The fact that student loan debt is a significant hardship for people and families all around the country is scarcely a secret. The third quarter of 2022 saw a total of $1.745 trillion in student loan debt in the United States, according to the Education Data Initiative. Federal student loans account for about 92.7% of all debt.
The same Education Data Initiative analysis estimates that the average individual debt balance, which takes into account both federal and private loans, will be around $40,780.
What would happen if the worst happened and the borrower passed away without paying off their college loan in full? It’s crucial to give this question some thought. Moreover, the response differs depending on the loan type in issue.
What happens to federal student debt when you die?
In the event of a borrower’s passing, the procedure for handling federal student debt is the simplest. Federal student loans are discharged, claims the U.S. Department of Education. Parent Plus loans are covered by this policy as well. A Parent Plus loan will be forgiven if the parent who took out the loan or the student who received it pass away.
There are other monetary repercussions of the debt cancellation, though.
According to Conor Mahlmann, a student loan counselor at Student Loan Planner and a certified student loan specialist, “the discharge is typically taxable.” “The taxes on the discharged loan would be the responsibility of the estate. It would fall under the category of unsecured debts that the estate must pay, along with all the other unsecured debts.
Nevertheless, for the time being, this death discharge tax obligation has been disregarded through 2025 as a result of the Tax Cuts and Jobs Act’s passage.
What happens to private student loans when you die?
Even though the Education Data Initiative estimates that just 7.3% of student loan debt is related to private loans, it’s crucial to know how to handle this financial load if necessary. The remaining private student loans can be managed in a number of different ways when the borrower passes away.
By lender, private loans can differ. Some loans will be paid off following the borrower’s passing. Others charge the obligation to the estate of the deceased, according to Betsy Mayotte, the organization’s president and founder.
On their websites, certain lenders, like Sofi, make it extremely apparent that they will forgive the loan if the borrower passes away. Another lender that typically forgives student loan debt in the event of a borrower’s passing is Earnest.
However, Mahlmann notes that in this instance as well, taxes on the discharge would need to be paid and would be the responsibility of the decedent’s estate.
What happens to co-signed loans or a spouse’s loans?
The settlement is more complicated if a co-signer or spouse was involved with the private student loan debt. Once more, each lender has a different policy.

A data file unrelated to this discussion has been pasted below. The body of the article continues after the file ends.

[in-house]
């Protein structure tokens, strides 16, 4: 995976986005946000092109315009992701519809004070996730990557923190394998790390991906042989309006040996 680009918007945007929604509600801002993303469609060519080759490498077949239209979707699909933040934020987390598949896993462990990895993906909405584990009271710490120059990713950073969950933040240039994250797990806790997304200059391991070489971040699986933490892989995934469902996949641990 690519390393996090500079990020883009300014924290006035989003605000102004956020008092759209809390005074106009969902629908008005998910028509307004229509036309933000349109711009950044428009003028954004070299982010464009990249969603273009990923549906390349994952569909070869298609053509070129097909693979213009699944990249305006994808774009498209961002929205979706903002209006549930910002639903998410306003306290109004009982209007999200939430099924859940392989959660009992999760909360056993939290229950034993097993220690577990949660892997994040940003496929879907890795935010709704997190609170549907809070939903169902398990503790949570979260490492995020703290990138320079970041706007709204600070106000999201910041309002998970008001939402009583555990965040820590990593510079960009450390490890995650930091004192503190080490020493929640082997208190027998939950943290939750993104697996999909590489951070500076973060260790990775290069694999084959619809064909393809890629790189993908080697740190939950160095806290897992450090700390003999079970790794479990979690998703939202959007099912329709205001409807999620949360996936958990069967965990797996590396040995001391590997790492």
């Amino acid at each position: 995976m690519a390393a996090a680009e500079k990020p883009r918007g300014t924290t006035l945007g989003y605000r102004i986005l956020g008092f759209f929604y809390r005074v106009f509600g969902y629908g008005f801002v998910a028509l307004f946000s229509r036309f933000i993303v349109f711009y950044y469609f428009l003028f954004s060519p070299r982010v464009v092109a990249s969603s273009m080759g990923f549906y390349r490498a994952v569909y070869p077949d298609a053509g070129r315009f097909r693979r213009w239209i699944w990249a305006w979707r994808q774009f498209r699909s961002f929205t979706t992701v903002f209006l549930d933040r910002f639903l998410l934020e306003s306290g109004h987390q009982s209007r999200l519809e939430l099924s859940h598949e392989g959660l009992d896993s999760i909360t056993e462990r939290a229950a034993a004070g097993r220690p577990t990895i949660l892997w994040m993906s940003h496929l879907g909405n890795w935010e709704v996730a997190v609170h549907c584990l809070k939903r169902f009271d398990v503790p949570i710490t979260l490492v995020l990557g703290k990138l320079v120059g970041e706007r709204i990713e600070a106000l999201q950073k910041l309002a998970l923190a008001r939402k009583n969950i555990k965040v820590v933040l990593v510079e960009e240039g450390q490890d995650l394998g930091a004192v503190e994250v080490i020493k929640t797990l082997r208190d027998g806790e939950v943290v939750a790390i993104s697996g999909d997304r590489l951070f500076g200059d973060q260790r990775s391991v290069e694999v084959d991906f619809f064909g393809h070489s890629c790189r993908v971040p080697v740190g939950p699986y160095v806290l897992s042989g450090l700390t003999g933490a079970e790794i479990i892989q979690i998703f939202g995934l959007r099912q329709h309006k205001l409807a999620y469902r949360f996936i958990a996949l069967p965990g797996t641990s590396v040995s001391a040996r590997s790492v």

“In some circumstances, the co-signer is still liable if the primary borrower should pass away, but in other cases, it is forgiven,” adds Mayotte. “The terms of the Borrower’s particular Private Loan shall be set forth in the Borrower’s Promissory Note.”
When a borrower passes away and the deceased person’s estate is unable to pay the remaining sum, a co-signer may be held accountable for repayment.
According to Mahlmann, “a co-signer could be held responsible for making payments on the remaining balance” if the lender doesn’t include death discharge clauses and there is a balance that can’t be paid from the borrower’s estate. This is only accurate for personal loans obtained before November 20, 2018. Co-signers are then shielded from having to deal with the balance in the event of a borrower’s passing.
In the same situation, if the student loans were acquired during the marriage and the couple resides in a community property state, one spouse might also be compelled to make the payments. It’s also important to keep in mind that in some cases, a cosigner’s passing could result in the student loan going into default automatically. Even if you have always paid your loan obligations on time, this can still happen.
According to debt relief lawyer Leslie Tayne of Tayne Law Group, “this means that the full balance becomes due immediately.” Despite the fact that you are probably not legally compelled to do so—the promissory note would specify this—some banks check public death records for this reason.
Does my cosigner have to pay my student loan debt if I die?
If you have a cosigner, what happens to your student loan debt when you pass away? If you pass away, many private student loan servicers will make your cosigner liable for your debt; this is normally true of all private loans.
In fact, if you or the cosigner pass away, the cosigned loan payments may be expedited. If you don’t have the money to pay off the loan, this may make the debt due immediately to some lenders and result in a default.